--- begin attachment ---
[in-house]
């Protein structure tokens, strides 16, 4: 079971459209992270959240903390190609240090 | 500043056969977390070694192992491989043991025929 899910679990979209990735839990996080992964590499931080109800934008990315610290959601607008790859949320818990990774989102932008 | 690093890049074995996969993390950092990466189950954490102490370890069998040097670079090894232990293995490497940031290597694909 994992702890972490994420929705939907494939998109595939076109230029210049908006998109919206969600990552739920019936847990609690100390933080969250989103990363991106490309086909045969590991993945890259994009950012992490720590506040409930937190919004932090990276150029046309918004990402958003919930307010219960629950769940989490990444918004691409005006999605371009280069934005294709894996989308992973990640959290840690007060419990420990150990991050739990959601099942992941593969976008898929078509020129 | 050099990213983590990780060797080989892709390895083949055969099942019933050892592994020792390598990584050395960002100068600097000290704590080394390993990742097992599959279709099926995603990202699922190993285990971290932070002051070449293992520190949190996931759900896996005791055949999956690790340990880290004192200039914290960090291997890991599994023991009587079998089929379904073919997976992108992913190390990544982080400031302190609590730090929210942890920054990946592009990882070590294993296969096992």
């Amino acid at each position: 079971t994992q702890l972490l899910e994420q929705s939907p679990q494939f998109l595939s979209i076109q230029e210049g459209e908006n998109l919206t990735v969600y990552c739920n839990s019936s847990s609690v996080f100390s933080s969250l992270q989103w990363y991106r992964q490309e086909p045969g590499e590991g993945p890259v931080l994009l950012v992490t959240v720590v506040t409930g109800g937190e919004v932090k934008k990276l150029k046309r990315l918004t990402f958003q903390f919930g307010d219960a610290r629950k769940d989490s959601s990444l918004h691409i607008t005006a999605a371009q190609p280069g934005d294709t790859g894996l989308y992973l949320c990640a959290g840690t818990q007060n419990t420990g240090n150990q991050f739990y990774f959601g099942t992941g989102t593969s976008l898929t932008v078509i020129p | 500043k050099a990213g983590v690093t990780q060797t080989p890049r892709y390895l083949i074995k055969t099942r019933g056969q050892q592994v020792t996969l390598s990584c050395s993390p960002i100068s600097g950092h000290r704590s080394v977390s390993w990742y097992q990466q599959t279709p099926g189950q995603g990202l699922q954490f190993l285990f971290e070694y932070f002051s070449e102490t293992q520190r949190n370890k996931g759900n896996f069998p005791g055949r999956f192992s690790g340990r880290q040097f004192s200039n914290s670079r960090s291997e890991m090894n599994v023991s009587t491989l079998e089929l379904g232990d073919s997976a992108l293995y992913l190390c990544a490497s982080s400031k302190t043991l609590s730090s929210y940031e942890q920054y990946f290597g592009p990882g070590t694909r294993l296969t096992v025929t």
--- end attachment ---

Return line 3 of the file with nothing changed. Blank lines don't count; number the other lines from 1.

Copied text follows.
């Amino acid at each position: 079971t994992q702890l972490l899910e994420q929705s939907p679990q494939f998109l595939s979209i076109q230029e210049g459209e908006n998109l919206t990735v969600y990552c739920n839990s019936s847990s609690v996080f100390s933080s969250l992270q989103w990363y991106r992964q490309e086909p045969g590499e590991g993945p890259v931080l994009l950012v992490t959240v720590v506040t409930g109800g937190e919004v932090k934008k990276l150029k046309r990315l918004t990402f958003q903390f919930g307010d219960a610290r629950k769940d989490s959601s990444l918004h691409i607008t005006a999605a371009q190609p280069g934005d294709t790859g894996l989308y992973l949320c990640a959290g840690t818990q007060n419990t420990g240090n150990q991050f739990y990774f959601g099942t992941g989102t593969s976008l898929t932008v078509i020129p | 500043k050099a990213g983590v690093t990780q060797t080989p890049r892709y390895l083949i074995k055969t099942r019933g056969q050892q592994v020792t996969l390598s990584c050395s993390p960002i100068s600097g950092h000290r704590s080394v977390s390993w990742y097992q990466q599959t279709p099926g189950q995603g990202l699922q954490f190993l285990f971290e070694y932070f002051s070449e102490t293992q520190r949190n370890k996931g759900n896996f069998p005791g055949r999956f192992s690790g340990r880290q040097f004192s200039n914290s670079r960090s291997e890991m090894n599994v023991s009587t491989l079998e089929l379904g232990d073919s997976a992108l293995y992913l190390c990544a490497s982080s400031k302190t043991l609590s730090s929210y940031e942890q920054y990946f290597g592009p990882g070590t694909r294993l296969t096992v025929t």